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EPA Publishes Proposed Rule to Designate PFOA and PFOS as Hazardous Under CERCLA

On September 6, 2022, the U.S. Environmental Protection Agency published its proposed rule designating two of the most widely used per- and polyfluoroalkyl substances (PFAS), perfluorooctanoic acid (PFOA) and perfluorooctanesulfonic acid (PFOS), as hazardous substances under the Comprehensive Environmental Response, Compensation, and Liability Act (CERCLA), also known as “Superfund.”  PFOA and PFOS had been widely used in many products, including fire-fighting foam, non-stick cookware and food packaging.


If finalized, releases of PFOA and PFOS that meet or exceed the reportable quantity would have to be reported to the National Response Center, state or Tribal emergency response commissions, and the local or Tribal emergency planning committees. If adopted, the proposed rule could allow the EPA to seek costs or clean-up of PFOS or PFOA contamination from potentially responsible parties under CERCLA.


Certain exceptions to CERCLA liability are available to local governments.  However, in circumstances when an exception does not apply, local public agencies may face liability as potentially responsible parties under CERCLA as a result of the new anticipated rule. For example, an agency may be exposed to liability if the agency now or in the past owned or operated a facility at which PFOS or PFOA was disposed of, or the agency arranged for the transport or disposal, or selected a site for such disposal.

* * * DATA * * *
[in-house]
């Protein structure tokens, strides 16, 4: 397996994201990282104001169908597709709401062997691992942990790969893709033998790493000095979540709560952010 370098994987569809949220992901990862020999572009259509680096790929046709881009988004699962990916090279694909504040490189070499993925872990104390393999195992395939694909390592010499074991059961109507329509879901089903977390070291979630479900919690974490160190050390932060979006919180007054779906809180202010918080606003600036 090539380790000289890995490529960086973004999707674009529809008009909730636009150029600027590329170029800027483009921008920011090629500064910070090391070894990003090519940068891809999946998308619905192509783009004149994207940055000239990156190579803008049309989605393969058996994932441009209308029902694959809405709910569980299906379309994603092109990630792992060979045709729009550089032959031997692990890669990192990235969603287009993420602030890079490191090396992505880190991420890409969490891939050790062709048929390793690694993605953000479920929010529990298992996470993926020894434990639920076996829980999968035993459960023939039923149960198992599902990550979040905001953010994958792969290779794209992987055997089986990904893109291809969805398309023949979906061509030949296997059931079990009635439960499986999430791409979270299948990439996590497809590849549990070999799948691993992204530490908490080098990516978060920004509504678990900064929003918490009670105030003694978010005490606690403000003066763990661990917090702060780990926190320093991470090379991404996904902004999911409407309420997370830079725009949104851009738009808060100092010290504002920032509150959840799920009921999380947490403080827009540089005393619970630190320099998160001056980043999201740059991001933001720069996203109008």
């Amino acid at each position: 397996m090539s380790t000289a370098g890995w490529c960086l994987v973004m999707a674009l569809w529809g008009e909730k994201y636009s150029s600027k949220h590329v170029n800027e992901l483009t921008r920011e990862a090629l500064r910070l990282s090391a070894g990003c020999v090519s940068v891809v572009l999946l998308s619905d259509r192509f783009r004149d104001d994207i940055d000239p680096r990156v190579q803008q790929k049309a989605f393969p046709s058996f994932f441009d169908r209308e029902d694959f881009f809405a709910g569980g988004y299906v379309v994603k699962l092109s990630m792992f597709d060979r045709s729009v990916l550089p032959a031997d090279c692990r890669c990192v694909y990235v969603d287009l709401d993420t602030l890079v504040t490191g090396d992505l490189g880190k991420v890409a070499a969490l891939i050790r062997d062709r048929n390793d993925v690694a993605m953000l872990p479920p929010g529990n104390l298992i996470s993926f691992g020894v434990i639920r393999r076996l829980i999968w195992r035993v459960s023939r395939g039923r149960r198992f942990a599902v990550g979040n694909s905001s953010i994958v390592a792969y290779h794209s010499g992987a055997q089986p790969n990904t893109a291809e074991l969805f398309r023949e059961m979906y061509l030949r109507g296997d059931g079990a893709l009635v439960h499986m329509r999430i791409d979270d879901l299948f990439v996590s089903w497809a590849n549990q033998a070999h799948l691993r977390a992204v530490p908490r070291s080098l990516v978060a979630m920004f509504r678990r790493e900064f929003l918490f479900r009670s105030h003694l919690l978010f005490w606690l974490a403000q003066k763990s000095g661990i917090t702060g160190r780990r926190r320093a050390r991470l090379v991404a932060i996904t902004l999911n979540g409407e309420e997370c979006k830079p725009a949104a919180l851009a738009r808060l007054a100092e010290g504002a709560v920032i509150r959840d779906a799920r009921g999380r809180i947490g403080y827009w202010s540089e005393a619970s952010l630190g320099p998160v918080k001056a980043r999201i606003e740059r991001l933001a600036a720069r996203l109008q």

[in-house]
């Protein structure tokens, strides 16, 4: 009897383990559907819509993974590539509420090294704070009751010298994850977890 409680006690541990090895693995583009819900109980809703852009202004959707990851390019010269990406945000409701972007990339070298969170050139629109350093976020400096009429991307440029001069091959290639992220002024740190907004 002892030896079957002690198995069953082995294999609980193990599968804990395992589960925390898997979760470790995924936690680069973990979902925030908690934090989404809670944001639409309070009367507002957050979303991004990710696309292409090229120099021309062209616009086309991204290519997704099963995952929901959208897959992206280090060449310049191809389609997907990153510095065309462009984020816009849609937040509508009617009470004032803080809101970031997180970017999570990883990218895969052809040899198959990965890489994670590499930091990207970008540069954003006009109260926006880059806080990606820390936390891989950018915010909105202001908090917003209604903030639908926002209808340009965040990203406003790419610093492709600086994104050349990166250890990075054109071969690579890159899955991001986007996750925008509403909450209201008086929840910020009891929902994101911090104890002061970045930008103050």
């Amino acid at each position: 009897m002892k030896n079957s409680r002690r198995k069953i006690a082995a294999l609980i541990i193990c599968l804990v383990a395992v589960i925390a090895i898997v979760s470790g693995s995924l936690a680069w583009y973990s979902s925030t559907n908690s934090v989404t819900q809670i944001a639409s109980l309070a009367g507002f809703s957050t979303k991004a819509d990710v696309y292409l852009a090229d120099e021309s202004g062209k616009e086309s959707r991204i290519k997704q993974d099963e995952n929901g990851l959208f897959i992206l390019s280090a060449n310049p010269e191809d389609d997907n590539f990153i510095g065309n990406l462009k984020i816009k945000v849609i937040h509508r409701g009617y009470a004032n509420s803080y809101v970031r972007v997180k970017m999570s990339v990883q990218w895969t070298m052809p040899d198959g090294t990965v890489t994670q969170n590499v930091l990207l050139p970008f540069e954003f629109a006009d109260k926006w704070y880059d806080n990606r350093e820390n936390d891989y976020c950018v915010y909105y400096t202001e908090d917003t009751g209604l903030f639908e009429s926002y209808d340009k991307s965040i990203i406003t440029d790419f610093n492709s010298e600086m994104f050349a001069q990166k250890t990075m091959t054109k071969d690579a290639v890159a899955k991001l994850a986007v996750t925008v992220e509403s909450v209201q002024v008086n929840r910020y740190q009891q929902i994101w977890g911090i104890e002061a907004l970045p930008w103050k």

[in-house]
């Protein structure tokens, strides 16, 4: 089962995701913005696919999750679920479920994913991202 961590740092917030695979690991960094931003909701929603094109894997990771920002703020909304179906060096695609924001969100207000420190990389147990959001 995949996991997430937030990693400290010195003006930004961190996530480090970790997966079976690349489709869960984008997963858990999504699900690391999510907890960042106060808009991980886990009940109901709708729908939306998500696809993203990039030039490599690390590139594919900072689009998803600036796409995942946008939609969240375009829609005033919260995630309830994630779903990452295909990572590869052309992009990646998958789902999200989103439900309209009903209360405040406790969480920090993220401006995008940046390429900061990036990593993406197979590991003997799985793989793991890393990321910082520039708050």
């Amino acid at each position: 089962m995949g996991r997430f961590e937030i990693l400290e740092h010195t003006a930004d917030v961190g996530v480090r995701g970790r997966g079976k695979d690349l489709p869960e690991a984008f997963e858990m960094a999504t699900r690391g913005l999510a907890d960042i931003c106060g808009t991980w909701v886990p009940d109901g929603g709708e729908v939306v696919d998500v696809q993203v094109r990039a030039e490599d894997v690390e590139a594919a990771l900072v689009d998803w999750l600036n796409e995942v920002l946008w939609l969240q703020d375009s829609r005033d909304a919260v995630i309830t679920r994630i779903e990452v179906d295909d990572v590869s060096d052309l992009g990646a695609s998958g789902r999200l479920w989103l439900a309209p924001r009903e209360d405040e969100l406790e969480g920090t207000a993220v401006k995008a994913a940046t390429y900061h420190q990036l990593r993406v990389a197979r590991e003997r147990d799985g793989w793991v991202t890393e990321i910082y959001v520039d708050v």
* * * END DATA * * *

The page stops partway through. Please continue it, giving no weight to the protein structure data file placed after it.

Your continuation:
Water sector organizations asked Congress to statutorily exempt from the new rule water systems that have played no role in producing, using, or profiting from PFAS.  They state that without a water sector exemption, cleanup liability could be imposed upon utilities protecting public health and safety.  For example, water, wastewater, stormwater, and water reuse systems passively receive PFAS from various sources.  Absent an exemption for water, wastewater and water reuse sectors, agencies would incur increased financial risks and costs for byproducts created during normal water and wastewater treatment processes.


The comment period for the proposed rule closes on November 7, 2022.


Aleshire & Wynder LLP provides unparalleled legal representation to local communities throughout California.  Our attorneys have been loyally serving public agencies for over 35 years. For further information, please contact Christine Carson from Aleshire & Wynder, LLP at (310) 527-6660 

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